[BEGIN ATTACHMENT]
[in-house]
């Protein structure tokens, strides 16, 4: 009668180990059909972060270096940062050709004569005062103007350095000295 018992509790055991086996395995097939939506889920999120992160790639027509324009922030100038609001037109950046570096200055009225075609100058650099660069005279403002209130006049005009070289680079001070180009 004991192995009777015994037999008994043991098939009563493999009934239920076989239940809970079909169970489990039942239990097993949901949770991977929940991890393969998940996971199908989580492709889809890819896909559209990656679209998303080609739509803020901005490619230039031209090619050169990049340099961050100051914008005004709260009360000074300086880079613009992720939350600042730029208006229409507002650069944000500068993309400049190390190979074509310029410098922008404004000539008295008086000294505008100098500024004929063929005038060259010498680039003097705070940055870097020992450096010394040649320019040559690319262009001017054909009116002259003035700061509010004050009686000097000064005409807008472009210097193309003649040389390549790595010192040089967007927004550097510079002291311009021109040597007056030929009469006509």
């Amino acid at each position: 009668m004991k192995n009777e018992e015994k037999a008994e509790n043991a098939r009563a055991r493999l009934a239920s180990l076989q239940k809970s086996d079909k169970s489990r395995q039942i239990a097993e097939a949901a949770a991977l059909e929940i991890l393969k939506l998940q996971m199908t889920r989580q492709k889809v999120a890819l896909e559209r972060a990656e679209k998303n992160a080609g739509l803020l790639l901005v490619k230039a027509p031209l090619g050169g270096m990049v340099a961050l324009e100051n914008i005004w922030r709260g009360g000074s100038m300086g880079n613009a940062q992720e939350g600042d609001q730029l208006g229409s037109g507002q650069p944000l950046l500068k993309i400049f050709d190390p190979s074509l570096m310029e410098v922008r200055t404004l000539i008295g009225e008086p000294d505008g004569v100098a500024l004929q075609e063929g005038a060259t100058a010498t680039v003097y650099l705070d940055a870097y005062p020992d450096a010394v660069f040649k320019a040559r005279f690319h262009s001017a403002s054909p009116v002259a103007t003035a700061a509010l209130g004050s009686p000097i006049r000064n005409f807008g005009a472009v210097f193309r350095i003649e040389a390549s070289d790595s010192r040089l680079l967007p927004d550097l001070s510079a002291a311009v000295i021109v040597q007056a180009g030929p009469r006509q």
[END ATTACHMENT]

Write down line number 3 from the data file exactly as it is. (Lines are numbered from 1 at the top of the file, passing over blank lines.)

């Amino acid at each position: 009668m004991k192995n009777e018992e015994k037999a008994e509790n043991a098939r009563a055991r493999l009934a239920s180990l076989q239940k809970s086996d079909k169970s489990r395995q039942i239990a097993e097939a949901a949770a991977l059909e929940i991890l393969k939506l998940q996971m199908t889920r989580q492709k889809v999120a890819l896909e559209r972060a990656e679209k998303n992160a080609g739509l803020l790639l901005v490619k230039a027509p031209l090619g050169g270096m990049v340099a961050l324009e100051n914008i005004w922030r709260g009360g000074s100038m300086g880079n613009a940062q992720e939350g600042d609001q730029l208006g229409s037109g507002q650069p944000l950046l500068k993309i400049f050709d190390p190979s074509l570096m310029e410098v922008r200055t404004l000539i008295g009225e008086p000294d505008g004569v100098a500024l004929q075609e063929g005038a060259t100058a010498t680039v003097y650099l705070d940055a870097y005062p020992d450096a010394v660069f040649k320019a040559r005279f690319h262009s001017a403002s054909p009116v002259a103007t003035a700061a509010l209130g004050s009686p000097i006049r000064n005409f807008g005009a472009v210097f193309r350095i003649e040389a390549s070289d790595s010192r040089l680079l967007p927004d550097l001070s510079a002291a311009v000295i021109v040597q007056a180009g030929p009469r006509q």